• The problem is compared to running on a treadmill

    • Drug companies develop and introduce a new antibiotic, only to see the evolution of resistant bacterial strains within a few years.

    • New antibiotics are developed, and they soon becomes useless in the face of newly evolved resistant bacteria.

  • The cycle is costly

    • About 1.7 m resistant infections occur annually in U.S. hospitals

    • The estimated financial cost is $4-5 billion

    • There are many additional deaths

    • US workers lose hundreds of thousands of days of work and spent tens of thousands of extra days in hospitals

Resisting our drugs2
Resisting our drugs

How exactly does antibiotic resistance evolve?

  • natural selection

  • Imagine

  • a population of bacteria infecting a patient in a hospital.

  • The patient is treated with an antibiotic.

  • The drug kills most of the bacteria but there are a few individual bacteria that happen to carry a gene that allows them to survive the onslaught of antibiotic.

  • These survivors reproduce, passing on the gene for resistance to their offspring, and soon the patient is populated by an antibiotic resistant infection

  • This resistant bacteria can then spread through the whole hospital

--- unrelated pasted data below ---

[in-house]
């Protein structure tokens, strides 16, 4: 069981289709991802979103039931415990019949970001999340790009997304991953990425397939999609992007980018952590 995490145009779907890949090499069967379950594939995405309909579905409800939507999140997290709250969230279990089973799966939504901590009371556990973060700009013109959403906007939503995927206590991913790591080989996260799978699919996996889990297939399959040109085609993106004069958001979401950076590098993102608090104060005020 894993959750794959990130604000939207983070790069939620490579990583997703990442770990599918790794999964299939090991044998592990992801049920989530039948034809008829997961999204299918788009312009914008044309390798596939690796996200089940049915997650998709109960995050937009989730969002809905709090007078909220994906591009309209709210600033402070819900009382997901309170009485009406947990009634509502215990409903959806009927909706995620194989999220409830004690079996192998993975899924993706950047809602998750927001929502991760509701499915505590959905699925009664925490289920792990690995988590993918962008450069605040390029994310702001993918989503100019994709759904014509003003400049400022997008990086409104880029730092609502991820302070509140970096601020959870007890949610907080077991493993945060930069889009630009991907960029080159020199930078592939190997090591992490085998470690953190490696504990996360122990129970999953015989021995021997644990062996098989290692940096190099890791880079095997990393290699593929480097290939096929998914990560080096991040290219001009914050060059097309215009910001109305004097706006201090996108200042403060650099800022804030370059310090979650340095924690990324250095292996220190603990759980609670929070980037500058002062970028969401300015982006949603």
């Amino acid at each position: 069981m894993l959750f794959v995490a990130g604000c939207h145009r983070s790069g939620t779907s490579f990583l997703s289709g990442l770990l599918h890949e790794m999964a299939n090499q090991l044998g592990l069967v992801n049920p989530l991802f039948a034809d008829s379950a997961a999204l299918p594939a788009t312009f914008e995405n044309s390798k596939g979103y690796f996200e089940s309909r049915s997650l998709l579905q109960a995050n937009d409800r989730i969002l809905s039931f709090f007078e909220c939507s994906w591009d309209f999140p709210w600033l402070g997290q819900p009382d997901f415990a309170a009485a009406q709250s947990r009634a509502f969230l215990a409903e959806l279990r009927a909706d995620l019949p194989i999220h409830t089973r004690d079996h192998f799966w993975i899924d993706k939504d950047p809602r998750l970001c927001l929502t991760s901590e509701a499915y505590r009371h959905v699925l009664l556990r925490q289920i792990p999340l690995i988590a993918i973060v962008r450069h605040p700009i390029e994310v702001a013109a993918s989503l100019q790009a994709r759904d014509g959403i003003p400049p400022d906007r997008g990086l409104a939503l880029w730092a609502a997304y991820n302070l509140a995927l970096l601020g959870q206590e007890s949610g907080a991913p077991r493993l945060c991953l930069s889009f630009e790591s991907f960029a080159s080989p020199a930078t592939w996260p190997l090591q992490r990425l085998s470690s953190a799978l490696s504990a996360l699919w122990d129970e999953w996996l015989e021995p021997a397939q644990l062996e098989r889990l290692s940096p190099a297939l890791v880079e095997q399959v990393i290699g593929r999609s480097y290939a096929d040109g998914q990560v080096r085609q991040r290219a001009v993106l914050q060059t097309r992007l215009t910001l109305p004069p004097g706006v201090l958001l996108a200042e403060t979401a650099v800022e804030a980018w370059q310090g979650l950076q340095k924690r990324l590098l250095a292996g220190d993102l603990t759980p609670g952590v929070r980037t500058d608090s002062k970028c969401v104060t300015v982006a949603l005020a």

Battle strategies
Battle strategies

  • The evolution of resistant bacteria is an inevitability.

  • We must find ways to slow the evolution of resistant strains and encourage the evolution of susceptible strains.

  • Dr. Bergstrom has studied a strategy being considered for use in hospitals called cycling.

  • Doctors in a hospital would cycle through antibiotics, prescribing a particular antibiotic for period of time and then switching to a new one.

  • Hypothesis: Cycling would reduce levels of antibiotic resistance because the bacteria would not have time to evolve to each new drug

Battle strategies1
Battle strategies

  • Doctors have been successful using a similar idea to increase the effectiveness of HIV drugs in a single patient

  • The patient cycles through various drugs, switching to a new one as his or her virus population evolves to be resistant to the old one. Could the same method work on a larger scale in hospitals?

Testing the strategies
Testing the strategies

  • Clinicians began testing the idea in hospitals in 2000.

  • At round the same time, Dr. Bergstrom began studying it using computer models.

  • A model, in this case, is a set of rules about how the components of a system interact (e.g., how rapidly a single patient will evolve a resistant infection, how likely that infection is to be passed to another patient, etc.) that may be represented by a computer program or a set of equations.

Testing the strategies1
Testing the strategies